“Once we started to get our creative juices flowing, it felt so natural,” said Philip Drennen, Dare to Defy Co-Artistic Director, who appeared in Nerve Theatre’s production of “The Feast.” “It felt so easy we wondered why we hadn’t done something like this before."
While the two theater companies complement one another, they are very different, he said.
“Dare to Defy is very musical theater-focused and we do traditional straight plays, but there are a lot of things we can learn from each other,” said Christopher Hahn, Co-Founder and Artistic Director of The Nerve. “The talent Dare to Defy brings to musical theater absolutely blows us away. And they feel the same about our actors and the raw realism they bring. Our relationship is very symbiotic.”
Jenna Valyn, Co-Founder and Artistic Director of The Nerve, appeared in Dare to Defy’s production of “American Idiot.”
“We feel we’re the two risk-taking, millennial and ensemble-driven theater companies in Dayton,” she said. “Collaboration is not always easy but we’ve been happy with how this has turned out. We work off of and listen to each other really well. We trust each other. We respect each other. There is a level of loyalty and a feeling of family within both companies.”
The Nerve (formerly The Playground) segments will stem from plays such as “The Tutors” in addition to familiar monologues and excerpts from film and TV. Dare to Defy will provide numbers from such musicals as “Sweeney Todd,” “Waitress,” “35 MM,” and “The Wild Party.”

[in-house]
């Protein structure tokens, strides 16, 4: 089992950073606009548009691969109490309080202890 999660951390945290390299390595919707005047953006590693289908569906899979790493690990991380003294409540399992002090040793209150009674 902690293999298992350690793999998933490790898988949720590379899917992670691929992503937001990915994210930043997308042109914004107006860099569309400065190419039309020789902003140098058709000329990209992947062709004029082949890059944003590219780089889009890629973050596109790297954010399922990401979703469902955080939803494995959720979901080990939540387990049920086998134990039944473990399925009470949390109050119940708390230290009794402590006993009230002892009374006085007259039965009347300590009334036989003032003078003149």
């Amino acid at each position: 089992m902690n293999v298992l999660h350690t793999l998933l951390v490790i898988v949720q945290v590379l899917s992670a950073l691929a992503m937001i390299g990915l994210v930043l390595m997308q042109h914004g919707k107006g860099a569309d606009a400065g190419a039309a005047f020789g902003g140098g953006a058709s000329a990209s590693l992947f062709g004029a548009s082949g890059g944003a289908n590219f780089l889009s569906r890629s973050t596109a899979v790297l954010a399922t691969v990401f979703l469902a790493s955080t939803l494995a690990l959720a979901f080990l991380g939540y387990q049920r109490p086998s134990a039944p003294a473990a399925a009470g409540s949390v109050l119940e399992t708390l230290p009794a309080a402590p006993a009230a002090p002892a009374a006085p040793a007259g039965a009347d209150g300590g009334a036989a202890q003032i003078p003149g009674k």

“It was fun to give certain songs new life by simply restaging them,” said Mackensie King, Dare to Defy Co-Artistic Director. “We visited earlier material we’ve done in the past such as ‘Let Me Drown’ from ‘Wild Party,’ which has a darker element. There are also upbeat songs as well as new material that hasn’t been seen in Dayton. This fundraiser (allows) us many ways to stay (visible) for the next few months.”
In many respects, this fundraiser is a call to artists of both companies to artistically persevere and keep Dayton as their creative home.
“Our companies have very similar visions,” Valyn said. “We want to continue to create opportunities for our artists to be valued for their work, which is very important to us and very important to them. Artists are struggling so much right now and there’s not much live theater happening, so to see everyone perform was very magical and magnetic.”
Hahn said: “We don’t want people to think they have to go somewhere else to create because the more artists realize they can create here in Dayton and there’s an avenue for them to do it, our arts scene is going to continue to grow and thrive. This is our dream for Dayton’s arts scene.”
You can view the videos and donate at dare2havenerve.org.